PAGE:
Wednesday, July 29, 2015

$20k Challenge Result Take 2 - Profit Revised Down Significantly

Last Friday I posted the breakdown of my $20k challenge results.  I claimed that I earned a profit of 2.9% on the sales and 10.3% when you consider all of the portal payouts and loyalty points, etc.

Then on Tuesday I showed one of my main purchases, which was buying iPads from Sam's Club.

Trouble then ensued:

Noah from Money Metagame who is also one of the participants commented:

For the 20k Spending Challenge, you can't count the $40 you saved via different card's Amex Offers of $20 off $20 towards your profit. If all spending is on the Amex Plat, you'd only be able to save $20 once for the entire challenge at Sam's Club.
This would be like me saying I used a different Amex card to get a free $20 Sam's Club GC and sold it for $18 profit. No spending went on the card, but somehow my profit in the $20k challenge became $18 better. It just doesn't work that way.
I think some recalculating is in order.

Vinh of Miles per Day agreed with Noah.  Vinh happens to have also started the challenge:

Good call Noah. When I read that, I thought it was a bit odd that he counted it. You can either count the $20 as if you really did use the AMEX Plat there or you can only count the AGC profit route.

Point of Contention

If you look at the post from Tuesday, you will see that I saved $40 off the price of the iPad by using 2 AmEx Offers for You on top of the discount gift cards I bought via my AmEx Business Platinum.

Noah and Vinh contend that I cannot use an AmEx Offers for You from another AmEx card as part of my profit calculation.  All spending must be done through the AmEx Business Platinum.

My Logic 

When I decided to use the AmEx Offers for You I looked at it like a $40 coupon off the product.  $20,000 was entirely spent on the AmEx Business Platinum (the offer was $20 off a $20 purchase).  Not one penny was laid out on another card.

If I had an unlimited supply of $40 coupons, everyone would agree that I would be able to use those in my profit calculation.  Is this really different?  I think there is an argument for both ways, but I may be justifying what I already did.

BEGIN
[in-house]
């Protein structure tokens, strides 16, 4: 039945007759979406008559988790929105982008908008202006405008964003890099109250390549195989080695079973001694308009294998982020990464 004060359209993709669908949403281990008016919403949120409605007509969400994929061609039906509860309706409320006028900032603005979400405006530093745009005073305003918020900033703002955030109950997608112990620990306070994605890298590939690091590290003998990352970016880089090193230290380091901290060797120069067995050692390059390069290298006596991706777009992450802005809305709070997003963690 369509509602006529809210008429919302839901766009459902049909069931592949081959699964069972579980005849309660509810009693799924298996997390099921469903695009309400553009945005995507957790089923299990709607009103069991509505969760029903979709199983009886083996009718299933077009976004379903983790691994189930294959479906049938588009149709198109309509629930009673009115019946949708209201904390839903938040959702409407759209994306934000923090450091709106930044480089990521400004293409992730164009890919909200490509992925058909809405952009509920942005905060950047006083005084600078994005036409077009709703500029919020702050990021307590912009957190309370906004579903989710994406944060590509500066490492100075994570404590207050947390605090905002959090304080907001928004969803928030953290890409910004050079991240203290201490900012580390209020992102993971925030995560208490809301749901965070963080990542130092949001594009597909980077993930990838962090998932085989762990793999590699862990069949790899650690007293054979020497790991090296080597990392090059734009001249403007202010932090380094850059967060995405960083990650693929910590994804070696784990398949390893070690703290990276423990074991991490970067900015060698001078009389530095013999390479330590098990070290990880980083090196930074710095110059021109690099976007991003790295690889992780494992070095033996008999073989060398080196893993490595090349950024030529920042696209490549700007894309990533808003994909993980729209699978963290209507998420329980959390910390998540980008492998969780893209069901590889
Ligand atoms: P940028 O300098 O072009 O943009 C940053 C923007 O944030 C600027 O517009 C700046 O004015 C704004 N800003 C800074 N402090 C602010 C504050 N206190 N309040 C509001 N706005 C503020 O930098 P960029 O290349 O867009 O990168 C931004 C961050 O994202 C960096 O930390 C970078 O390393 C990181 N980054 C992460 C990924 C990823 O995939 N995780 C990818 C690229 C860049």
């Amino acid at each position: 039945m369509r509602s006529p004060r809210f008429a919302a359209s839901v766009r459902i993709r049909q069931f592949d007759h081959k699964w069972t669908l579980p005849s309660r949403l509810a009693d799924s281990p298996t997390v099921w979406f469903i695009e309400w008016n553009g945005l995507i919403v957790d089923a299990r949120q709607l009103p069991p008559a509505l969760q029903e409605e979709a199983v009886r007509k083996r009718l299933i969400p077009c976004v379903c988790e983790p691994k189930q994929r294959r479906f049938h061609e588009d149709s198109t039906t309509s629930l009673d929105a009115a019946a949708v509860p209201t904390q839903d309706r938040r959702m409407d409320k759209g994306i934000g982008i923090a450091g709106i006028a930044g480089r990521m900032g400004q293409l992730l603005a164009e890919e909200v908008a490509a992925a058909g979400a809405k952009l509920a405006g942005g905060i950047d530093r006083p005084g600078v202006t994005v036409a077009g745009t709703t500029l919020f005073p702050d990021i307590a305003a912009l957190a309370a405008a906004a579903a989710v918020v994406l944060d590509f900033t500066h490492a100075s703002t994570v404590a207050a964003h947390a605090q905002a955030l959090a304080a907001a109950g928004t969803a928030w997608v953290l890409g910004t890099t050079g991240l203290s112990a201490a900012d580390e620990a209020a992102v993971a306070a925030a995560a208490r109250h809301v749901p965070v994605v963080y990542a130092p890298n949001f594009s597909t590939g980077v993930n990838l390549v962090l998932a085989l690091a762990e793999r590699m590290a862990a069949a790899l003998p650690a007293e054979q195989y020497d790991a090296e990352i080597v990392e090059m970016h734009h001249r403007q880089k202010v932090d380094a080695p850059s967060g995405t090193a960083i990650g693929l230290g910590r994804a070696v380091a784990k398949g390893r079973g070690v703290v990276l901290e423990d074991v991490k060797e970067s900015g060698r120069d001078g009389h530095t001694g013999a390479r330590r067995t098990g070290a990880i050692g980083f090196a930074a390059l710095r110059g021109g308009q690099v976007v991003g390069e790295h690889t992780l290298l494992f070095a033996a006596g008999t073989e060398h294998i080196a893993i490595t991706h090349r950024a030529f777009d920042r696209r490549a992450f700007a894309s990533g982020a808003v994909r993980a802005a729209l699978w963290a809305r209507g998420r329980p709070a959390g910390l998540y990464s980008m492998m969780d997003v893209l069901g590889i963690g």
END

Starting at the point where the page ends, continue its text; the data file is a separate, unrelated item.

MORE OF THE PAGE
Either way, I'm happy to go along with Noah and Vinh especially since the stakes of the challenge are nothing.  

My New Math

I used this idea to buy 15 iPads so $40 of Profit x 15 iPads is now down the tubes.  That's $600 of profit lost for the challenge.  

My new profit numbers now assume the $600 was put right on AmEx Business Platinum.  The $600 goes into the cost of the merchandise, but does not affect portal payouts or loyalty points so I won't show that here.  

  • Spending Complete: $20,511 

  • Inventory Total: $405 -  One laptop was returned, it will be shipped back to me soon, this will hurt my profit margin until it is resold.

  • Selling Price of Merchandise after Amazon Fees: $20,482.53
  • Net After Fees -    -$28.47

  • Profit Margin from Sale -     -0.14%

  • All forms of Portal and Loyalty $ - $1,478.20

  • Net after Portal and Loyalty Points - $1,449.73

  • Profit margin after Portal and Loyalty Points - 7.07%

That's obviously much worse than previously, but still not too bad.

Merchandise vs. Gift Cards

While this may not have worked out for the challenge, the math of my original sales stay the same for your own reselling.  The profit is still profit, just not earned from the correct credit card.

The Sam's Club iPad deal involved 5 different forms of savings, a quintuple dip ala Frequent Miler.

- AmEx Offers for You
- AmEx Gift Cards
- Discount Gift Cards
- Shopping Portal
- Sam's Club Cash

I think this actually illustrates something that merchandise reselling has as a benefit over gift card reselling.  Don't get me wrong, I enjoy a gift card resale as much as the next guy, I do it all the time.  That being said, it can be difficult to stack many avenues of savings when buying gift cards. Merchandise reselling can involve a lot of creativity and quadruple or quintuple dipping can turn a bad deal into a great deal.